By Lamar Lowery You must be prepared for any situation. You also must have good concentration. Be prepared. Be concentrated. Here’s why. Big muscles may look great, but they are not really ideal for anything besides being able to lift heavy stuff. Functional fitness training can prepare you for the unexpected and lower your risk of injury during those activities. Physical altercations, climbing things, lifting yourself up, and running around are all kinds of situations where this type of training can benefit you. Have you ever wondered what kind of training Special Forces soldiers do? You guessed it: functional training. And there’s a good reason for doing so. The fact of the matter is: Navy SEALs or Army Rangers could not care less how much they bench or curl because they know that when it comes down to it, they need to be able to out run, out maneuver, and out last their enemies. Now I’m not saying that these guys never bench or do curls like the rest of us, but A LOT of their training is definitely functional. Oh, not to mention the 60 pounds of gear they have to carry around at all times. Yeah, there isn’t really a specific back workout that will prepare you for that. Being fit allows you to function as your best you. Lamar Lowery is the author of Functional Fitness. This book provides intense workouts to reach maximum results. Detailed descriptions and photos make this an easy-to-understand guide for any personal trainer. In Lamar’s personal training sessions, he uses his expertise in endurance, coordination, and biomechanics to receive the best result. Lamar was born in New York City and received sports scholarships for multiple colleges. He graduated as a Mental Health Specialist. In the late 1980s, he was transferred to a U.S. Army base in Germany. There he worked as an Army Physical Fitness Master. After he left the Army, he decided to stayed in Germany and built his own fitness academy.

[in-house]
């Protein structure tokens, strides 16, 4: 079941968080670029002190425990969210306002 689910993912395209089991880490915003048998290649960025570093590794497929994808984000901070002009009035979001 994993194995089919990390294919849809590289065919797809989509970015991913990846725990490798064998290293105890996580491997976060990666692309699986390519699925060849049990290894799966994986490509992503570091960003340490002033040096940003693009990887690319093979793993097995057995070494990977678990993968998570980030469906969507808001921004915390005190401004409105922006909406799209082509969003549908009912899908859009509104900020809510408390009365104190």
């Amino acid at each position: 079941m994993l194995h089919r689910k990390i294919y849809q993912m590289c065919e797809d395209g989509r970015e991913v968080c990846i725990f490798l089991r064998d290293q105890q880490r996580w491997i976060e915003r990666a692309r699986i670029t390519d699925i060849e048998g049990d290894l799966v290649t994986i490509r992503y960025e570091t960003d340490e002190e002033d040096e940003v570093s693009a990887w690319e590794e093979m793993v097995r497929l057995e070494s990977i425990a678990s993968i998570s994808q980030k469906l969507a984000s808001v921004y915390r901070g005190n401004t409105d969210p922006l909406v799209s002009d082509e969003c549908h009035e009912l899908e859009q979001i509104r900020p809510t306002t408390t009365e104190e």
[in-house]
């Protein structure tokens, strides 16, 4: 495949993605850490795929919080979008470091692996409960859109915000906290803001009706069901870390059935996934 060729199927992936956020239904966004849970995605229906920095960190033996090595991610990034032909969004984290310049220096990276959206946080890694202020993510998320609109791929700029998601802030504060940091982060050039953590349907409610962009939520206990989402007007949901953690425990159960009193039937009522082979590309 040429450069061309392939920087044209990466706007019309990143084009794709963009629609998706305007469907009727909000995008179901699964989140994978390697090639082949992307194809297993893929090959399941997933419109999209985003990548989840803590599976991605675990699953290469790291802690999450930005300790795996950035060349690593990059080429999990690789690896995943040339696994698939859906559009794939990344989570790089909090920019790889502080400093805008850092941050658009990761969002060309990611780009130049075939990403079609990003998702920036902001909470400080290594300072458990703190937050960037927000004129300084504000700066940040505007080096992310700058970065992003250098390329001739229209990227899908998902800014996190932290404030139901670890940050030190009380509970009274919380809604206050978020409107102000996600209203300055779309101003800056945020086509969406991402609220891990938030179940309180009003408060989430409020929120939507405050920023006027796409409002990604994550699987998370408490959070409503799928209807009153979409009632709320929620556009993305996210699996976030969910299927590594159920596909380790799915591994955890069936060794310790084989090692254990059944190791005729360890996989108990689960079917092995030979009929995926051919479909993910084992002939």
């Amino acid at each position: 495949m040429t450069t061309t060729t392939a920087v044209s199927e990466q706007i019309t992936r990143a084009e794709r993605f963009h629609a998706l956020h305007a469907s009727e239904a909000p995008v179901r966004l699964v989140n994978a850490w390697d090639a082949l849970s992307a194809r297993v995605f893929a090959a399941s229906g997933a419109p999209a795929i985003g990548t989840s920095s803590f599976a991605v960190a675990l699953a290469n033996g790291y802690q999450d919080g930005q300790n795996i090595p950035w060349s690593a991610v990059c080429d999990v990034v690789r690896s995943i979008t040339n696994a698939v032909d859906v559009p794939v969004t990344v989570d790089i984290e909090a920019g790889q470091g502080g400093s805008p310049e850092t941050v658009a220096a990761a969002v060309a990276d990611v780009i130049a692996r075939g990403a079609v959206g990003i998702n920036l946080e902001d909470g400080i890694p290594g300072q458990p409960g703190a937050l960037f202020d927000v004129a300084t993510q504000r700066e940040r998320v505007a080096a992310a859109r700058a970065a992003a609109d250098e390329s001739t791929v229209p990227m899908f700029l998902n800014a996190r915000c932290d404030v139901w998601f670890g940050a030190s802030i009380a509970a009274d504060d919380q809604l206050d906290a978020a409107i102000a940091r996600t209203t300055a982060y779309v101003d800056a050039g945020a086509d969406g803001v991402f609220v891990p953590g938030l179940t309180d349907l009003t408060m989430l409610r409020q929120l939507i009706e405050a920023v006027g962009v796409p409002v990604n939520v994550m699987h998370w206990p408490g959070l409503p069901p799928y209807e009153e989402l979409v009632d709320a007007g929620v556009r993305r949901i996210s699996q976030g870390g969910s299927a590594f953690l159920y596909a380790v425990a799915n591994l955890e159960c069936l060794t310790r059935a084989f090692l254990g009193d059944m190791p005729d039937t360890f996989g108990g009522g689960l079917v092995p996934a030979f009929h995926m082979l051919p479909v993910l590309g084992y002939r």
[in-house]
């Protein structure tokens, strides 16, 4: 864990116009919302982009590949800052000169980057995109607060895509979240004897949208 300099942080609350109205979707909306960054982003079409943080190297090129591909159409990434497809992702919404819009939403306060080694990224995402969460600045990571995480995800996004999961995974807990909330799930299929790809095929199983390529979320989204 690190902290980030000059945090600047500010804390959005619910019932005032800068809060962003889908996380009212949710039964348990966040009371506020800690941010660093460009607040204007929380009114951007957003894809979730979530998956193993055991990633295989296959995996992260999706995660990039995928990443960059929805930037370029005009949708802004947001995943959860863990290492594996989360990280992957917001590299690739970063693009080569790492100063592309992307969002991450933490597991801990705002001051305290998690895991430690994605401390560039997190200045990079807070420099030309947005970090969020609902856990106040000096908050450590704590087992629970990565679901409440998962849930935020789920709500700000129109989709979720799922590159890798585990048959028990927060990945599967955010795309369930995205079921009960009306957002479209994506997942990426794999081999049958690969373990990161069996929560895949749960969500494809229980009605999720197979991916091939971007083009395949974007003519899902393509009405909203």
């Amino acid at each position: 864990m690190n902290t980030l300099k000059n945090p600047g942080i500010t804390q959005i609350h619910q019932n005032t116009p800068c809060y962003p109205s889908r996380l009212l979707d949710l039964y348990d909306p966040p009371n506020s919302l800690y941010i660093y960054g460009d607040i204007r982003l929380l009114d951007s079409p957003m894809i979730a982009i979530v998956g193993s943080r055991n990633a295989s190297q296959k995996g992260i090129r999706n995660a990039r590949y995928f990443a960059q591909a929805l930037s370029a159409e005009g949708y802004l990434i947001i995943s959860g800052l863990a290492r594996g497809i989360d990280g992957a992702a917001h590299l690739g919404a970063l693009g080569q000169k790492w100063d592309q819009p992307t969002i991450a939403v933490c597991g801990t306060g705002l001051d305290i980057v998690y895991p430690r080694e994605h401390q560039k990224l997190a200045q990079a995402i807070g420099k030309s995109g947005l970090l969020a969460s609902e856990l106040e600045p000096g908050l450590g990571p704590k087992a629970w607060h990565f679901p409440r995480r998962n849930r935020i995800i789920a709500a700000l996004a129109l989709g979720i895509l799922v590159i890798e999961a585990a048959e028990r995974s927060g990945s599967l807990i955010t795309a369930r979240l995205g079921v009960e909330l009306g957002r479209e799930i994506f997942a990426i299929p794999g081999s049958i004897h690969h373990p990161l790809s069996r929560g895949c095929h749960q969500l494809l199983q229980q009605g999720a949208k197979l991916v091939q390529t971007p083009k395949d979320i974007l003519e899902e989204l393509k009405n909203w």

By Ingrid Loos Miller How to be a saint on the couch and a sinner on the bike? How do you do fuel your training and lose weight at the same time? It is very difficult. Weight loss is the first priority now. Your performance might suffer, so put it on the backburner until you have reached your goal weight. It’s that simple. We know that in the past you have relied too much on training as a safety net to overeating. In my experience, the best way to change this and to be able to continue training is to do the following: Stick to eating (counting and recording) your baseline number of calories at all times except when you are actually doing a workout or eating your recovery meal. This is important because you need to be able to control your weight even if you aren’t training at all. Fuel adequately during your workouts (more on this later). Do not count the calories you consume during workout against the baseline limit. The calories you eat during a workout are fuel for the workout, but these are free calories and this is your chance to eat sugary foods since this is when you actually need them. This is when you can be a sinner on the bike. Eat an adequate recovery meal after longer workouts. Like the fuel you take in during your workouts, these recovery meals are not counted in your daily calories. These meals are meant to replenish the glycogen stores in your muscles and nothing more. By eating soon after your workouts, you are assured that the calories are going directly (more or less) into your muscles, where they are needed most. After your recovery meal, go back to eating according to your baseline calorie limit. For more helpful information on managing your weight as a triathlete, pick up a copy of Weight Management for Triathlete by Ingrid Loos Miller today! About the Author Ingrid Loos Miller is the author of Weight Management for Triathletes from which the above blog was excerpted. She is also a USAT Certified Coach, Sport Nutrition Consultant, and triathlete. A Team Trainer for the Weight Watchers® Momentum Challenge, she has helped athletes and non-athletes alike achieve their weight loss goals by showing them how to reduce the calorie impact of the foods they enjoy. She teaches the motivational and focusing strategies needed to achieve goals and provides tools and daily practices that make permanent weight management a reality. Other than becoming an Ironman® and regular podium finishes in triathlons, her greatest personal accomplishment has been overcoming a lifelong struggle with weight. She has written for Trail Runner Magazine and her writing has appeared in Triathlete Magazine, Marathon and Beyond and on BeginnerTriathlete.com.